Chevy’s electric K5 Blazer is the beginning of the EV crate motor era – Mike Austin @Hemmings

It was only a matter of when, not if. Not even COVID-19 and the annual SEMA Show moving to a virtual event could delay the inevitable dawn of the electric crate motor. While the 1977 K5 Blazer-E is a one-off concept build, it previews some form of future package that GM Performance Parts will sell to convert any project vehicle to electric propulsion.

We saw this coming, of course, with the eCOPO Camaro in 2018 and the E-10 pickup from last year  (yes, everything needs an “e” in the name to signify electrification, sigh). While those offer some sort of wow factor, with 9-second quarter-mile times for the Camaro and around 450 horsepower in the pickup, the Blazer-E is a little more, well, everyday. It uses the electric motor from the Bolt EV, putting out 200 hp and 266 pound-feet of torque.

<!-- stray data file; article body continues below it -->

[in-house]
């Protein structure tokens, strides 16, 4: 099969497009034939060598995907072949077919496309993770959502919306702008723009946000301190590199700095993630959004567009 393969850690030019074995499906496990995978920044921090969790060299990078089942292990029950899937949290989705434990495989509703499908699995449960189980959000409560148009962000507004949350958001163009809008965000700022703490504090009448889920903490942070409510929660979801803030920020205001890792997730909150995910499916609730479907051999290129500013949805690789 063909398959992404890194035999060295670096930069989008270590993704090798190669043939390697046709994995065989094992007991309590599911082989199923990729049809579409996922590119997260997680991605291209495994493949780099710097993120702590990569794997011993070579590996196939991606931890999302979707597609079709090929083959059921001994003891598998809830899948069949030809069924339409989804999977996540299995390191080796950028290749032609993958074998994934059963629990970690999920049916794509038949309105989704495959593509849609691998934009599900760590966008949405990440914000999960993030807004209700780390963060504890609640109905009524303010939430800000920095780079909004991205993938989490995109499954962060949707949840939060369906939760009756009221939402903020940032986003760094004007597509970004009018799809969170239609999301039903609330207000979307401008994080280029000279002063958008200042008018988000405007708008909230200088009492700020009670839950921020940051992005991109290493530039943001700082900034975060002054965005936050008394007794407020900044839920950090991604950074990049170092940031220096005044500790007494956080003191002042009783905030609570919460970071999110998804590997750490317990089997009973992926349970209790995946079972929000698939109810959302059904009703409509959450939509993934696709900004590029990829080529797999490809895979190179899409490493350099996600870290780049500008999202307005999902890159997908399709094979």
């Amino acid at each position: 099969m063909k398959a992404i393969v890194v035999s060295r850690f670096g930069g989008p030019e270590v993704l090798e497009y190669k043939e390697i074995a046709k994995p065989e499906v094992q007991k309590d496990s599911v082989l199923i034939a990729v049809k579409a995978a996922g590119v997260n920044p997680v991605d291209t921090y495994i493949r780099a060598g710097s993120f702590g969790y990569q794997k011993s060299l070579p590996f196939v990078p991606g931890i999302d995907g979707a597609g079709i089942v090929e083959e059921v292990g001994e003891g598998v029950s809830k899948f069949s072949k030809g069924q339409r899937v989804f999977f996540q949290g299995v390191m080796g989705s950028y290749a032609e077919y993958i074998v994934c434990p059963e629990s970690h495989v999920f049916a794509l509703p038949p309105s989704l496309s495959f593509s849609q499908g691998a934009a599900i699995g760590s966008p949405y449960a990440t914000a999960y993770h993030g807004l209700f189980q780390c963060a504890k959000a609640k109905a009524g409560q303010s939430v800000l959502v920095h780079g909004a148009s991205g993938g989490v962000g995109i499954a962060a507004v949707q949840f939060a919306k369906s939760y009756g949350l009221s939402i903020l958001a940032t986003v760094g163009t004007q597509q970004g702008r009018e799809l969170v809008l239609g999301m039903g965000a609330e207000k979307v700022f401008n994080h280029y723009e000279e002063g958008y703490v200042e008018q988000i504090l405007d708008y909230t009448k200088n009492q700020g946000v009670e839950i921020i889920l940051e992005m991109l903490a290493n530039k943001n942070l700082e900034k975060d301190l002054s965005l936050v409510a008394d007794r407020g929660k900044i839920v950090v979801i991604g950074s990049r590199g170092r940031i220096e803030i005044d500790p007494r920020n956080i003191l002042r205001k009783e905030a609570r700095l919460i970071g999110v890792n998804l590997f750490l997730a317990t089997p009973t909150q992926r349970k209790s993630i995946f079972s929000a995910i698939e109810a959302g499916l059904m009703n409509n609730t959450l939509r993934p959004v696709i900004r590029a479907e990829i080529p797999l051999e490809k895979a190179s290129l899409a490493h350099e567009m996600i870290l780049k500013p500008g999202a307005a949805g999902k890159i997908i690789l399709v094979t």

Before you bemoan this as some form of weak sauce, consider that the stock engine that Chevy yanked out of the Blazer made a mere 175 hp. More significant is that, while the Blazer-E is a concept, the parts will soon be real. Chevy has already moved to train dealers and shops to be certified installers for the “eCrate” system, starting with Lingenfelter Performance Engineering. And the modularity touted with the E-10 pickup remains; multiple motors and inverters can be stacked in series for more power and torque.

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Categories: battery, Chevrolet, Electric Car, Electric Vehicles, GM

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